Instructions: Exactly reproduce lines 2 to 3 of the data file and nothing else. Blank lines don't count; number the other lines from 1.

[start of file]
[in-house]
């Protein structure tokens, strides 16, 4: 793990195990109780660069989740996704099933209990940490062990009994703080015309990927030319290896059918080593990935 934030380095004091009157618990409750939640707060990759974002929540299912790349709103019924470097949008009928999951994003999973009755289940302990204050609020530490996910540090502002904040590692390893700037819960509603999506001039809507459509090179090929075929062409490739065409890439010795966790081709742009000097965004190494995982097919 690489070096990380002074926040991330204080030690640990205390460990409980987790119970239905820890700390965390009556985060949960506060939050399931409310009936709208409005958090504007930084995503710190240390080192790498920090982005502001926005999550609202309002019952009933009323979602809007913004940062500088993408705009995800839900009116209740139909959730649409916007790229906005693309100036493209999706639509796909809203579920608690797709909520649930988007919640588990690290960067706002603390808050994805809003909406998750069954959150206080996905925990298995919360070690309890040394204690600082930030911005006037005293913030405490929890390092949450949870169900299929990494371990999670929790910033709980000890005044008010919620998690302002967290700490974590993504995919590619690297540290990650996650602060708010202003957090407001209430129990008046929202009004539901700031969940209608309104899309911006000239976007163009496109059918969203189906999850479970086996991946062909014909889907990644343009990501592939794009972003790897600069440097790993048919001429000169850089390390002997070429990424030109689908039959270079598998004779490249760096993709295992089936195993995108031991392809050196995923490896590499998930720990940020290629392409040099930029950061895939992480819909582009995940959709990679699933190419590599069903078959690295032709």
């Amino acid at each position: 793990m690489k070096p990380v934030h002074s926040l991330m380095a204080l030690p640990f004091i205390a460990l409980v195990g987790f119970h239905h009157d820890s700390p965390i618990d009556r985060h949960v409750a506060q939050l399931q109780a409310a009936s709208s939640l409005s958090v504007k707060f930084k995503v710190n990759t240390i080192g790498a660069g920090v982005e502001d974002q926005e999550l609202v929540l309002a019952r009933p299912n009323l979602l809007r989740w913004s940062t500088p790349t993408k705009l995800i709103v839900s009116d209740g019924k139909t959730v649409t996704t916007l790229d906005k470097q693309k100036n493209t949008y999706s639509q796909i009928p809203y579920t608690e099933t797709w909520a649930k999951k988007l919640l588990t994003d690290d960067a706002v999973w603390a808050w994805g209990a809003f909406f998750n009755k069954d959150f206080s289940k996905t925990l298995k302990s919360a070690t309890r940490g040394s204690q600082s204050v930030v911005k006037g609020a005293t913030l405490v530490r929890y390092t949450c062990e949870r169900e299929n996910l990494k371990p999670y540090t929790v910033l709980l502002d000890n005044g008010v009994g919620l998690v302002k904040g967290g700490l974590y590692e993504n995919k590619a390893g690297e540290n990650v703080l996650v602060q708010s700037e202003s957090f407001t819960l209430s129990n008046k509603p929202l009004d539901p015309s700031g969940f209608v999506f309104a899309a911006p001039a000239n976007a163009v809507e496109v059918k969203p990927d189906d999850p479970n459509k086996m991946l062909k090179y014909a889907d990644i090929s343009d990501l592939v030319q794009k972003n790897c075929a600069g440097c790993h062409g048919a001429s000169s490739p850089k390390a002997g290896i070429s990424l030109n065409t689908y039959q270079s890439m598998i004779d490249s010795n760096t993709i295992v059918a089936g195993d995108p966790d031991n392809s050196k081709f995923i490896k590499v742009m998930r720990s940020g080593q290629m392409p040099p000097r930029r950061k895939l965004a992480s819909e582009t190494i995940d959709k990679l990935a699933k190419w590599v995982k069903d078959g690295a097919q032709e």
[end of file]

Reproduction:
């Protein structure tokens, strides 16, 4: 793990195990109780660069989740996704099933209990940490062990009994703080015309990927030319290896059918080593990935 934030380095004091009157618990409750939640707060990759974002929540299912790349709103019924470097949008009928999951994003999973009755289940302990204050609020530490996910540090502002904040590692390893700037819960509603999506001039809507459509090179090929075929062409490739065409890439010795966790081709742009000097965004190494995982097919 690489070096990380002074926040991330204080030690640990205390460990409980987790119970239905820890700390965390009556985060949960506060939050399931409310009936709208409005958090504007930084995503710190240390080192790498920090982005502001926005999550609202309002019952009933009323979602809007913004940062500088993408705009995800839900009116209740139909959730649409916007790229906005693309100036493209999706639509796909809203579920608690797709909520649930988007919640588990690290960067706002603390808050994805809003909406998750069954959150206080996905925990298995919360070690309890040394204690600082930030911005006037005293913030405490929890390092949450949870169900299929990494371990999670929790910033709980000890005044008010919620998690302002967290700490974590993504995919590619690297540290990650996650602060708010202003957090407001209430129990008046929202009004539901700031969940209608309104899309911006000239976007163009496109059918969203189906999850479970086996991946062909014909889907990644343009990501592939794009972003790897600069440097790993048919001429000169850089390390002997070429990424030109689908039959270079598998004779490249760096993709295992089936195993995108031991392809050196995923490896590499998930720990940020290629392409040099930029950061895939992480819909582009995940959709990679699933190419590599069903078959690295032709």
């Amino acid at each position: 793990m690489k070096p990380v934030h002074s926040l991330m380095a204080l030690p640990f004091i205390a460990l409980v195990g987790f119970h239905h009157d820890s700390p965390i618990d009556r985060h949960v409750a506060q939050l399931q109780a409310a009936s709208s939640l409005s958090v504007k707060f930084k995503v710190n990759t240390i080192g790498a660069g920090v982005e502001d974002q926005e999550l609202v929540l309002a019952r009933p299912n009323l979602l809007r989740w913004s940062t500088p790349t993408k705009l995800i709103v839900s009116d209740g019924k139909t959730v649409t996704t916007l790229d906005k470097q693309k100036n493209t949008y999706s639509q796909i009928p809203y579920t608690e099933t797709w909520a649930k999951k988007l919640l588990t994003d690290d960067a706002v999973w603390a808050w994805g209990a809003f909406f998750n009755k069954d959150f206080s289940k996905t925990l298995k302990s919360a070690t309890r940490g040394s204690q600082s204050v930030v911005k006037g609020a005293t913030l405490v530490r929890y390092t949450c062990e949870r169900e299929n996910l990494k371990p999670y540090t929790v910033l709980l502002d000890n005044g008010v009994g919620l998690v302002k904040g967290g700490l974590y590692e993504n995919k590619a390893g690297e540290n990650v703080l996650v602060q708010s700037e202003s957090f407001t819960l209430s129990n008046k509603p929202l009004d539901p015309s700031g969940f209608v999506f309104a899309a911006p001039a000239n976007a163009v809507e496109v059918k969203p990927d189906d999850p479970n459509k086996m991946l062909k090179y014909a889907d990644i090929s343009d990501l592939v030319q794009k972003n790897c075929a600069g440097c790993h062409g048919a001429s000169s490739p850089k390390a002997g290896i070429s990424l030109n065409t689908y039959q270079s890439m598998i004779d490249s010795n760096t993709i295992v059918a089936g195993d995108p966790d031991n392809s050196k081709f995923i490896k590499v742009m998930r720990s940020g080593q290629m392409p040099p000097r930029r950061k895939l965004a992480s819909e582009t190494i995940d959709k990679l990935a699933k190419w590599v995982k069903d078959g690295a097919q032709e």